And so it was to Horbury Brig (as it was known then) that a 30 year-old, newly ordained curate, called Sabine Baring-Gould, arrived on the Monday after Whit Sunday in 1864 with the remit to set up a Mission Church at Horbury Brig. Accommodation was hard to find, but he managed to rent a small cottage next to a shop. He converted the downstairs room into a night school, and the bedroom into a chapel. In later years the cottage and the shop were made into one house. Part of the shop was converted into the Post office. The little church grew and grew until the Sunday services filled the whole house. While Baring-Gould lived in the cottage, he started a Savings Bank for the local people.1

In the 1860s, Horbury itself had the parish church of St. Peter's, but at Horbury Bridge, Sunday meetings were in what is now the Post Office. Twenty years later, the parish was able to build the church of St John, with its little stone bell-cote.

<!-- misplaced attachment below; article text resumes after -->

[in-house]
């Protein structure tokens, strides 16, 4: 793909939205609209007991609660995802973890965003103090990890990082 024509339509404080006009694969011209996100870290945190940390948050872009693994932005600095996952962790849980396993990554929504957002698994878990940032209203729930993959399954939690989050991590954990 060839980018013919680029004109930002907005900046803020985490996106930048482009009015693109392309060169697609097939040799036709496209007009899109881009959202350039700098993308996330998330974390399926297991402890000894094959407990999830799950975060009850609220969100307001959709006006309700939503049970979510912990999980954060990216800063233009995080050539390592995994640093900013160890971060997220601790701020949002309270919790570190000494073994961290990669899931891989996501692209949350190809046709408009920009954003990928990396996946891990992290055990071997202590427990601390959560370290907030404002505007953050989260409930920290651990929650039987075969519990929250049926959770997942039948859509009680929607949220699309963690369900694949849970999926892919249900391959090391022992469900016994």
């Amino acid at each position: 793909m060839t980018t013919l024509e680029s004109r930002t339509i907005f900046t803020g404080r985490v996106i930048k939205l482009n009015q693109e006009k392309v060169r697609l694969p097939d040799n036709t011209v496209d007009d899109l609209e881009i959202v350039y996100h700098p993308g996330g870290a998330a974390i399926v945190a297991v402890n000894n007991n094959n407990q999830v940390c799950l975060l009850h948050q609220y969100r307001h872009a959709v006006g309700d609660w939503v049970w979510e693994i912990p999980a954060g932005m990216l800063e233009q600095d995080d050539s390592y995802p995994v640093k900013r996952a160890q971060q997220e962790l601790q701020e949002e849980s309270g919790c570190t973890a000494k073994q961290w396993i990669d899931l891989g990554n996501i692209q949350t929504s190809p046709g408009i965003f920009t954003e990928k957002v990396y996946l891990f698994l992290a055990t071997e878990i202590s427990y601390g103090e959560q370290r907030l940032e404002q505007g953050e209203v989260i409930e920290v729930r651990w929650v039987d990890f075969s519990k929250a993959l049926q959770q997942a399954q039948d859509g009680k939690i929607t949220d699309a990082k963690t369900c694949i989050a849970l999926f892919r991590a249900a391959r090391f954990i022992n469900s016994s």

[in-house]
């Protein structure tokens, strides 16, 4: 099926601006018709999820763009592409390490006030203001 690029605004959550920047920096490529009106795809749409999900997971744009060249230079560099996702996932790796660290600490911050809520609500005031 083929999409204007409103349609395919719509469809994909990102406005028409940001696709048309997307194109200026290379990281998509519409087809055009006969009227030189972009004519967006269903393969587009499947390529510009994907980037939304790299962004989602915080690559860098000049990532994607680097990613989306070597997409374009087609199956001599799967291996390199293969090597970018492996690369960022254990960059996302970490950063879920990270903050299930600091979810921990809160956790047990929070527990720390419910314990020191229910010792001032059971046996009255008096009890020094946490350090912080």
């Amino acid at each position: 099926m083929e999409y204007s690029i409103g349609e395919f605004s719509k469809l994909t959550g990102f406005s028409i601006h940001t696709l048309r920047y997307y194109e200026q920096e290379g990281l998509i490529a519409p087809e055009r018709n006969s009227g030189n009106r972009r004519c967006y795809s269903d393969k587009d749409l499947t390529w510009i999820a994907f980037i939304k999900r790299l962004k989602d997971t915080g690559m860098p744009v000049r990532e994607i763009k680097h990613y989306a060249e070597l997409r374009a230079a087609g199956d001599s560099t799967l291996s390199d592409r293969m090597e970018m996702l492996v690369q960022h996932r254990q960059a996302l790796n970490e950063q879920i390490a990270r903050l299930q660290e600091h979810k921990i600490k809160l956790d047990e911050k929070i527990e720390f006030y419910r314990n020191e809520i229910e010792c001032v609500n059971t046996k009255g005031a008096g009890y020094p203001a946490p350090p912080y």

St. John's Church, Horbury Bridge

Above: St. John's Church, Horbury Bridge. Photograph courtesy Humphrey Bolton. St. John's was built in 1884 to plans made by London architect, Mr. J.T. Micklethwaite. The contract for the building of the church was awarded to Messrs. Langley of Leeds, at a cost of £2,600. Among those who subscribed to the cost of building the new church were the relatives of a Mr. Bayldon, described as "a devout layman." The consecration of the church took place on Saturday, November 15th 1884. Because the bishop of the diocese could not be present, the consecration of the building was performed by the Bishop of Winchester, and old friend of Canon John Sharp. Canon Sharp was responsible for the building endowment for the church. Before his death in 1903, he gave the patronage of the living, i.e. the right to appoint the vicar at St. John's Church to the Warden and Scholars of Keble College, Oxford.

The viaduct at Horbury Bridge consists 17 arches, in two groups of eight, plus one larger arch across the A642, the Wakefield to Huddersfield main road. The viaduct carried the old Midland Railway line, first opened in 1909, which later became the London, Midland and Scottish Railway from Royston Junction, near Barnsley to Thornhill, Dewsbury and Bradford.

Horbury Bridge Viaduct